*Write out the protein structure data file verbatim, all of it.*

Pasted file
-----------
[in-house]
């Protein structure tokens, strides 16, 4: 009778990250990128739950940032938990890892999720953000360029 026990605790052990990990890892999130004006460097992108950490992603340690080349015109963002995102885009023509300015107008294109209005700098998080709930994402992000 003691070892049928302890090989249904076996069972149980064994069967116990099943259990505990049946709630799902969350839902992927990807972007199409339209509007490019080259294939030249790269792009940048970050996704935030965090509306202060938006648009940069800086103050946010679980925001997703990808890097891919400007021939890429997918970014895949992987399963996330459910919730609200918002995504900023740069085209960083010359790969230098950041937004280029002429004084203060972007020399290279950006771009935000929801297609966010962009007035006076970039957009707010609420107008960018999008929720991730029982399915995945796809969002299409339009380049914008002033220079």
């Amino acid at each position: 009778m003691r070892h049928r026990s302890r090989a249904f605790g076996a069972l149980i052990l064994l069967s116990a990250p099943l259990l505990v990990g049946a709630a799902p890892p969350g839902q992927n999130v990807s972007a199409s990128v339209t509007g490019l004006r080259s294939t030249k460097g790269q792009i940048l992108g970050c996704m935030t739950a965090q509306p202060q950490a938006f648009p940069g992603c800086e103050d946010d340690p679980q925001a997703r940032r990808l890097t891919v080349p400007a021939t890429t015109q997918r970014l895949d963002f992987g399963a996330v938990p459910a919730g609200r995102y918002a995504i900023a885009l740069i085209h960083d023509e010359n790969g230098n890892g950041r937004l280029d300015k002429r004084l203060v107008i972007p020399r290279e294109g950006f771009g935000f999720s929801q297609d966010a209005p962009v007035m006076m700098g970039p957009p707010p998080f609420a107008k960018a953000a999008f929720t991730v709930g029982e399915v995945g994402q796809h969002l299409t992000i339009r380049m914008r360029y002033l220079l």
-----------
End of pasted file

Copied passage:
[in-house]
């Protein structure tokens, strides 16, 4: 009778990250990128739950940032938990890892999720953000360029 026990605790052990990990890892999130004006460097992108950490992603340690080349015109963002995102885009023509300015107008294109209005700098998080709930994402992000 003691070892049928302890090989249904076996069972149980064994069967116990099943259990505990049946709630799902969350839902992927990807972007199409339209509007490019080259294939030249790269792009940048970050996704935030965090509306202060938006648009940069800086103050946010679980925001997703990808890097891919400007021939890429997918970014895949992987399963996330459910919730609200918002995504900023740069085209960083010359790969230098950041937004280029002429004084203060972007020399290279950006771009935000929801297609966010962009007035006076970039957009707010609420107008960018999008929720991730029982399915995945796809969002299409339009380049914008002033220079």
């Amino acid at each position: 009778m003691r070892h049928r026990s302890r090989a249904f605790g076996a069972l149980i052990l064994l069967s116990a990250p099943l259990l505990v990990g049946a709630a799902p890892p969350g839902q992927n999130v990807s972007a199409s990128v339209t509007g490019l004006r080259s294939t030249k460097g790269q792009i940048l992108g970050c996704m935030t739950a965090q509306p202060q950490a938006f648009p940069g992603c800086e103050d946010d340690p679980q925001a997703r940032r990808l890097t891919v080349p400007a021939t890429t015109q997918r970014l895949d963002f992987g399963a996330v938990p459910a919730g609200r995102y918002a995504i900023a885009l740069i085209h960083d023509e010359n790969g230098n890892g950041r937004l280029d300015k002429r004084l203060v107008i972007p020399r290279e294109g950006f771009g935000f999720s929801q297609d966010a209005p962009v007035m006076m700098g970039p957009p707010p998080f609420a107008k960018a953000a999008f929720t991730v709930g029982e399915v995945g994402q796809h969002l299409t992000i339009r380049m914008r360029y002033l220079l």